Thursday, August 30, 2012

May I Introduce My....SON!

Meet the Monkey, as he appears, everyday(if you can get him to sit still long enough to take a picture).

He can usually be found playing Lego, throwing water balloons, playing with his self-made bow and arrow, watching action movies, playing shoot em up video games, and wandering the neighbourhood with his sling shot in his very grubby hand.

 This is the Monkey, showing off his earring.
 He asked to have his ear pierced for his seventh birthday. I could see no valid reason to say no, and applauded his request for a "significant event" as a gift instead of a mass produced piece of plastic. He is very proud of his earring, and shows it off often.

Gasp! Is that...Nail Polish?!? On a BOY?!? 

The Monkey LOVES getting his nails painted. He goes through my polish collection, selecting just the right shade, often requesting elaborate designs. I'm happy to oblige, within the spectrum of my very limited artistic abilities. He wears the polish proudly. 

Warning...This is where the rant begins.

Why do others insist on making this a negative? Is he harming them? Is he harming ANY other living creature OR inanimate object? Is he harming himself? The answer is a resounding....NO!

He is simply choosing to express himself and his particular brand of individuality in a way that goes against the gender stereotyped social norms. I thought we were past this as a society. My bad, apparently we're not.

As we were going through the cash in the grocery store the other day, the cashier went out of her way to stop him and ask him if he "was a girl?". Fortunately, he is completely comfortable with is choices, and totally oblivious to the negativity with which this question was asked. he simply said "No, I'm a boy." then proceeded to describe how his nails were turquoise with gold crackle polish over top.

I however wished that I was of the quick witted variety so that I could have discreetly put her in her place.

I really can't believe that we are still dealing with strangers feeling that they have the right to make judgemental comments towards our children. I know that my mother dealt with the same types of comments twenty years ago when my short-haired, but clad head to foot in pink and purple sister was regularly "teased" by strangers about looking like a boy. Even worse is that the parents of these children would be considered RUDE if we called these total strangers on their rudeness. Imagine if I had responded by asking if she was a man, since she had whiskers on her chin? How is it different?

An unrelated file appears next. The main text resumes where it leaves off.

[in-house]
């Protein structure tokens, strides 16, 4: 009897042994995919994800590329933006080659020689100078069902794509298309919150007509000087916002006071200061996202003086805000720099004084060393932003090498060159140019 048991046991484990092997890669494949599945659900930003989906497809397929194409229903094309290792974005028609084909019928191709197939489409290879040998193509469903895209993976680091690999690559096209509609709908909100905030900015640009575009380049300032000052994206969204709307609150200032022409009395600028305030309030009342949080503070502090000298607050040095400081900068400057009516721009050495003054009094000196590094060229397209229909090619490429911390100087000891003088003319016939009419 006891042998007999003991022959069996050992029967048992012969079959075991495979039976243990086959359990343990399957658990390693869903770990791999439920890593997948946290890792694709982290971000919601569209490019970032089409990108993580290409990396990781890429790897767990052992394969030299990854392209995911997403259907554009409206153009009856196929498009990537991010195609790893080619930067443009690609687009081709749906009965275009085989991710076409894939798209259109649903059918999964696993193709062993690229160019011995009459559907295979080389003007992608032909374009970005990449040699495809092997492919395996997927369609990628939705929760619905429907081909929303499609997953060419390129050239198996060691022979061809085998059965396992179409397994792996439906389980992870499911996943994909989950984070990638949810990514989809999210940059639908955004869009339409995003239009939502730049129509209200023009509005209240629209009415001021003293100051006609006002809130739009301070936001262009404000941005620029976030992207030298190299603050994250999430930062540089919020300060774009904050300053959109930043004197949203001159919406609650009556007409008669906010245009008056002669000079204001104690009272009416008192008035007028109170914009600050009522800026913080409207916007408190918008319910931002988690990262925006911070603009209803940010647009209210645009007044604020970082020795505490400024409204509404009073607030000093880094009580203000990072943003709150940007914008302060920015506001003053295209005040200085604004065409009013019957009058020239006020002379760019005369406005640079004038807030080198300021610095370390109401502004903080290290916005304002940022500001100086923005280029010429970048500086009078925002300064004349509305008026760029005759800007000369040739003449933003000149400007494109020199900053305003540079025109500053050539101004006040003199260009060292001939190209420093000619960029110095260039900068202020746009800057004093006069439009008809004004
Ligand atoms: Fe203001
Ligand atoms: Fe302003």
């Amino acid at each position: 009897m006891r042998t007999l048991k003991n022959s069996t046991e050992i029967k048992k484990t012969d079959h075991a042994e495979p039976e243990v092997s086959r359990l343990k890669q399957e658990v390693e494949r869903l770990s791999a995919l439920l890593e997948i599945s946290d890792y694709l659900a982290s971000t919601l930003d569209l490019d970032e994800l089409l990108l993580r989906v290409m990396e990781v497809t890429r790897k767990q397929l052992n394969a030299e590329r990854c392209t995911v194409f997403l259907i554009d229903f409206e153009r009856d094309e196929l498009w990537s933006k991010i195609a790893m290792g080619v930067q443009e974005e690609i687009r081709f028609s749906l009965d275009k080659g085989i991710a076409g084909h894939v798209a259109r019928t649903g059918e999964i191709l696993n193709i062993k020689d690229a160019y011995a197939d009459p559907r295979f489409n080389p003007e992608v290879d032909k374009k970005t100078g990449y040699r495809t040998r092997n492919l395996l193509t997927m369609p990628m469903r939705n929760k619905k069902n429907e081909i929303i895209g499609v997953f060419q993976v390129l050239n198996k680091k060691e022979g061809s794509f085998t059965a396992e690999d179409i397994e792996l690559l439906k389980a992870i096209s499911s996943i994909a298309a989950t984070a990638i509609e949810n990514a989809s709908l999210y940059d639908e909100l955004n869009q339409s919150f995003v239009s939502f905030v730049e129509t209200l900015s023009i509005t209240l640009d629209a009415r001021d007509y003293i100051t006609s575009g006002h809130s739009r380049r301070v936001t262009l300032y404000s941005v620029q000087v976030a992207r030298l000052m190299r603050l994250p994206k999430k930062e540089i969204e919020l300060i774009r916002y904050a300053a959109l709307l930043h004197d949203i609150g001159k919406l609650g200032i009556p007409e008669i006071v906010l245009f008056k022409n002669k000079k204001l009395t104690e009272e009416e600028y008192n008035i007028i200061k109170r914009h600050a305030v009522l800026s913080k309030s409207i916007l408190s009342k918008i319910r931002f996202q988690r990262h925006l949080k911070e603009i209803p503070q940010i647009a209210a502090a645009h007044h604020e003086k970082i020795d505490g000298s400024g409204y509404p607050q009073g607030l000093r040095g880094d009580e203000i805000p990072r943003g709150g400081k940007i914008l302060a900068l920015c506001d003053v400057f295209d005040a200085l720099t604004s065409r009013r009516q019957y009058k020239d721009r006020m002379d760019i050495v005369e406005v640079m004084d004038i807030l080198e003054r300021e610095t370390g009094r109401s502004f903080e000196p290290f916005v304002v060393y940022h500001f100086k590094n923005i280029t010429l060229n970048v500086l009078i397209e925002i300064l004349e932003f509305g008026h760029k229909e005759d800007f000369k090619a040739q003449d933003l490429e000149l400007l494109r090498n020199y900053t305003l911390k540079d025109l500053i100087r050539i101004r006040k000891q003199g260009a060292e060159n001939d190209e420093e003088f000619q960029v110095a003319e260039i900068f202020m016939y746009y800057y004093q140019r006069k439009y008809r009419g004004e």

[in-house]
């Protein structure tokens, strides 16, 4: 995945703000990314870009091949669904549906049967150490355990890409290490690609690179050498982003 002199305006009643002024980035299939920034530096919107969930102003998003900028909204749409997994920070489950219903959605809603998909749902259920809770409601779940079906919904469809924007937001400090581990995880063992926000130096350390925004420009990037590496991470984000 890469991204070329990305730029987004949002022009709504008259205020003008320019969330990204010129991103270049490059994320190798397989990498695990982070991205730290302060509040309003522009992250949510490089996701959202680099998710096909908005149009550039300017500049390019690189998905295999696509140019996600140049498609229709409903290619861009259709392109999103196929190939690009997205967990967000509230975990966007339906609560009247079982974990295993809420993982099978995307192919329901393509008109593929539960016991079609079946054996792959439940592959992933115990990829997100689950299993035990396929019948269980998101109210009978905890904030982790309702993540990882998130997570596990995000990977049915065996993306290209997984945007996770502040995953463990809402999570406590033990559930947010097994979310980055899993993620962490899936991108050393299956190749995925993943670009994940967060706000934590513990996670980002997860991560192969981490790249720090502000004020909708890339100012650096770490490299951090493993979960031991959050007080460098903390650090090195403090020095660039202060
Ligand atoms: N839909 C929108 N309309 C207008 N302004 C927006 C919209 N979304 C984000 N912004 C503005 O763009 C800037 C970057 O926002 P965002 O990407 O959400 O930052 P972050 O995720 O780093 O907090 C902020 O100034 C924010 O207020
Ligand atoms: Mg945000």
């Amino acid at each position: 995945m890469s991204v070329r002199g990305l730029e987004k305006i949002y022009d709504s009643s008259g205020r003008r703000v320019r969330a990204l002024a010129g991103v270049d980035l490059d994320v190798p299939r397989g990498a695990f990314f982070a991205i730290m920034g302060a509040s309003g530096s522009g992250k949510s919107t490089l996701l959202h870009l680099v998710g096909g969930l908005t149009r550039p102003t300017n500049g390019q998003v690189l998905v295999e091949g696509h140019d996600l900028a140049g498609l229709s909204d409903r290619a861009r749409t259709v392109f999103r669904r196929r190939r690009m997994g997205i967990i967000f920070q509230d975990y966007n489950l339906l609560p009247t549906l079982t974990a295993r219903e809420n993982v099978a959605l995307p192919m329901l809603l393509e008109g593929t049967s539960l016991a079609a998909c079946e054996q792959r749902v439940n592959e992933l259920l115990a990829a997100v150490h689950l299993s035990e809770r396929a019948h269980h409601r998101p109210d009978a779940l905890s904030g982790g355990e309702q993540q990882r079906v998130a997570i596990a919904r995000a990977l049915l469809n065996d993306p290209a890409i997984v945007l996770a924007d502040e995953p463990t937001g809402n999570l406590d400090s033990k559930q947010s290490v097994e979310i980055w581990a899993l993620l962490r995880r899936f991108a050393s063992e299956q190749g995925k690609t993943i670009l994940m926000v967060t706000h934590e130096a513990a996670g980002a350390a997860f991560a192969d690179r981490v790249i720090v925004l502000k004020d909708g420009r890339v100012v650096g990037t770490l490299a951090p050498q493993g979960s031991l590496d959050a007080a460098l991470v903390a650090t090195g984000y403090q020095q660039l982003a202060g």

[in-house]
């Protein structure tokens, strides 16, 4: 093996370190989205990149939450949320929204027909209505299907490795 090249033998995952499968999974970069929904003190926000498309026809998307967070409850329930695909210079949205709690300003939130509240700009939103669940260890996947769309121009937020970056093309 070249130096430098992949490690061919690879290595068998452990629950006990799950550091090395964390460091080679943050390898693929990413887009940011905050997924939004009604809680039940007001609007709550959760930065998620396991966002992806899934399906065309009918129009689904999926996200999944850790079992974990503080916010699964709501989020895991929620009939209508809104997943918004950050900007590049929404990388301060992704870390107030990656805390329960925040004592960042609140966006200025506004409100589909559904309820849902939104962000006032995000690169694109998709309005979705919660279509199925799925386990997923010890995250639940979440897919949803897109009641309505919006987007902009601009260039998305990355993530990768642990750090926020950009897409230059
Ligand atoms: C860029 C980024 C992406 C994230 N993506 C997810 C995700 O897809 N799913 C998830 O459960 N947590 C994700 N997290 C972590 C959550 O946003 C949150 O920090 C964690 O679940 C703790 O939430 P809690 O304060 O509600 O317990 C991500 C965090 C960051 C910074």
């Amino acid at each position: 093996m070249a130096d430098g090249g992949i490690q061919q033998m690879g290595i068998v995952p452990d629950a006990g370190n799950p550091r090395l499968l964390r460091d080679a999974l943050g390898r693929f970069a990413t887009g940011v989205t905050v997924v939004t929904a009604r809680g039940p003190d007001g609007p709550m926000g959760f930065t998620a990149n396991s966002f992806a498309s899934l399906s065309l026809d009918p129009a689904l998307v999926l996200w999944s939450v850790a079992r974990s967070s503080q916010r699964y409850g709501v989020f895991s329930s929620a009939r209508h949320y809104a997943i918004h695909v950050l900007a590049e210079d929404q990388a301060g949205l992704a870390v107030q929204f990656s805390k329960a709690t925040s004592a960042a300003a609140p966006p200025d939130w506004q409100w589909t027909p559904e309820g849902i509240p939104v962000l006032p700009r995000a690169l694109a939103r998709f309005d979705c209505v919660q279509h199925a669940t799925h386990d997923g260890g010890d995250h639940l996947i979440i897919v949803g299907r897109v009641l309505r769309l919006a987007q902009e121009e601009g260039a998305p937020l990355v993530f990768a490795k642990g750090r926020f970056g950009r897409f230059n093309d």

Next point...
The Monkey notices when I change my hair colour
The Monkey LOVES to cook
The Monkey is quick to hug, and comfort those in pain(physical or emotional)
The Monkey LOVES to talk, and laugh
The Monkey enjoys shopping
The Monkey expresses his emotions

These are all facets of him. Parts of him that society considers to be facets of his "feminine side". Parts that as a young boy, society is very quick to point out, make him girly. The nail polish and earring are also parts of his more sensitive(read, feminine) personality. Interesting that as a grown man, these are ALL traits that will be used to sell him as a good husband, a good partner, a male that is a positive contributor to society.


  1. The Monkey sounds like he's off to a great start. :) I love the innocence of kids, though b/c we know better it sucks for us.

    1. Thanks, It's a pretty frustrating experience when it happens. I need to be better at breaking my own socialized politeness to defend my children.

  2. I wonder about our society often :/ have you seen the article about the faster who wore a skirt to make his little boy feel more comfortable? I shared it on FB... So sweet. As for the monkey; he sounds like a caring, attentive and unique young man. All awesome things in my book! Good job mama!

    1. Thanks Steph, I have seen that article and it tugs at my heart. The Monkey is exactly who he is supposed to be, and no one has the right to say otherwise :)

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